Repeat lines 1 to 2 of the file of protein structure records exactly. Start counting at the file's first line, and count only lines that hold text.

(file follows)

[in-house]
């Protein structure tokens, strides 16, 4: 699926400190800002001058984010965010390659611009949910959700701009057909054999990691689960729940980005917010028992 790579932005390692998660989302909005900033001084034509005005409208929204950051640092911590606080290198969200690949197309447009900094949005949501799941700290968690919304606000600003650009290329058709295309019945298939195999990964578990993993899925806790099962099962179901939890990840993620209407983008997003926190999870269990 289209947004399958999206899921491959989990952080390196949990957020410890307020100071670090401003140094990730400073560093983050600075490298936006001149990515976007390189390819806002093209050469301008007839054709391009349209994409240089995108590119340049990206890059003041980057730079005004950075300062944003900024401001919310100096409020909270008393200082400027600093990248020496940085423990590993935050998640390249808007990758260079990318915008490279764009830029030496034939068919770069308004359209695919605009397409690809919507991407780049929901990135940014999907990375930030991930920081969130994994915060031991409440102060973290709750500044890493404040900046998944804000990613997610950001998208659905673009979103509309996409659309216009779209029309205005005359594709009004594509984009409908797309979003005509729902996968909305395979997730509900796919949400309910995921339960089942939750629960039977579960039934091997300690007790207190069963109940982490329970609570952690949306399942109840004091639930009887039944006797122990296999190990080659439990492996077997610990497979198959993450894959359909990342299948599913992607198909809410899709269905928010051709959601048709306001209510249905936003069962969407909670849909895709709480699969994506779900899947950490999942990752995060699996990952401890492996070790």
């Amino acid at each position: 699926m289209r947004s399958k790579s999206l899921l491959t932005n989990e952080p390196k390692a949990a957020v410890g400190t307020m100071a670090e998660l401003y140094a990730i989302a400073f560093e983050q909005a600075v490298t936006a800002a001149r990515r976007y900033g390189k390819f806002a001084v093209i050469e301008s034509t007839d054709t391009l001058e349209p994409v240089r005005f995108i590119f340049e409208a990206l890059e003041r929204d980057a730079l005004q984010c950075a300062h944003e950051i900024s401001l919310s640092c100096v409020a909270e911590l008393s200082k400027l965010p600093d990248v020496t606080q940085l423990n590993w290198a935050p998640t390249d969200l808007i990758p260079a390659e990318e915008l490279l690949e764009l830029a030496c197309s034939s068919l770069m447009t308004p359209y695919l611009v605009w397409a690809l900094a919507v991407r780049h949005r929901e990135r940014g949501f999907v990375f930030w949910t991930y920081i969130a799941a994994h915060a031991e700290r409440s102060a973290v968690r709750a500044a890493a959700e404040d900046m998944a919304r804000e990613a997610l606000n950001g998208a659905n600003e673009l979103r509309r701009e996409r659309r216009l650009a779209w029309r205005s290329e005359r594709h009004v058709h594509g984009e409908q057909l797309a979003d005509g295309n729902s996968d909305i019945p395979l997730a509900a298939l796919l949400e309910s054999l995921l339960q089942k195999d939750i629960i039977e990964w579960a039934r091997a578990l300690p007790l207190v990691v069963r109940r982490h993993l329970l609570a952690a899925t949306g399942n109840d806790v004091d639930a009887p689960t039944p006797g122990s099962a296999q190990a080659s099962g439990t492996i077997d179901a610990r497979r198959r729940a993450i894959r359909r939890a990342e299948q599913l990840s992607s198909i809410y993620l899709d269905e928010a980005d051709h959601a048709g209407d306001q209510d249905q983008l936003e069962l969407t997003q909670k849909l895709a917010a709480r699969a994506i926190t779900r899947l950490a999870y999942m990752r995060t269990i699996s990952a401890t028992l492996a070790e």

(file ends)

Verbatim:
[in-house]
């Protein structure tokens, strides 16, 4: 699926400190800002001058984010965010390659611009949910959700701009057909054999990691689960729940980005917010028992 790579932005390692998660989302909005900033001084034509005005409208929204950051640092911590606080290198969200690949197309447009900094949005949501799941700290968690919304606000600003650009290329058709295309019945298939195999990964578990993993899925806790099962099962179901939890990840993620209407983008997003926190999870269990 289209947004399958999206899921491959989990952080390196949990957020410890307020100071670090401003140094990730400073560093983050600075490298936006001149990515976007390189390819806002093209050469301008007839054709391009349209994409240089995108590119340049990206890059003041980057730079005004950075300062944003900024401001919310100096409020909270008393200082400027600093990248020496940085423990590993935050998640390249808007990758260079990318915008490279764009830029030496034939068919770069308004359209695919605009397409690809919507991407780049929901990135940014999907990375930030991930920081969130994994915060031991409440102060973290709750500044890493404040900046998944804000990613997610950001998208659905673009979103509309996409659309216009779209029309205005005359594709009004594509984009409908797309979003005509729902996968909305395979997730509900796919949400309910995921339960089942939750629960039977579960039934091997300690007790207190069963109940982490329970609570952690949306399942109840004091639930009887039944006797122990296999190990080659439990492996077997610990497979198959993450894959359909990342299948599913992607198909809410899709269905928010051709959601048709306001209510249905936003069962969407909670849909895709709480699969994506779900899947950490999942990752995060699996990952401890492996070790």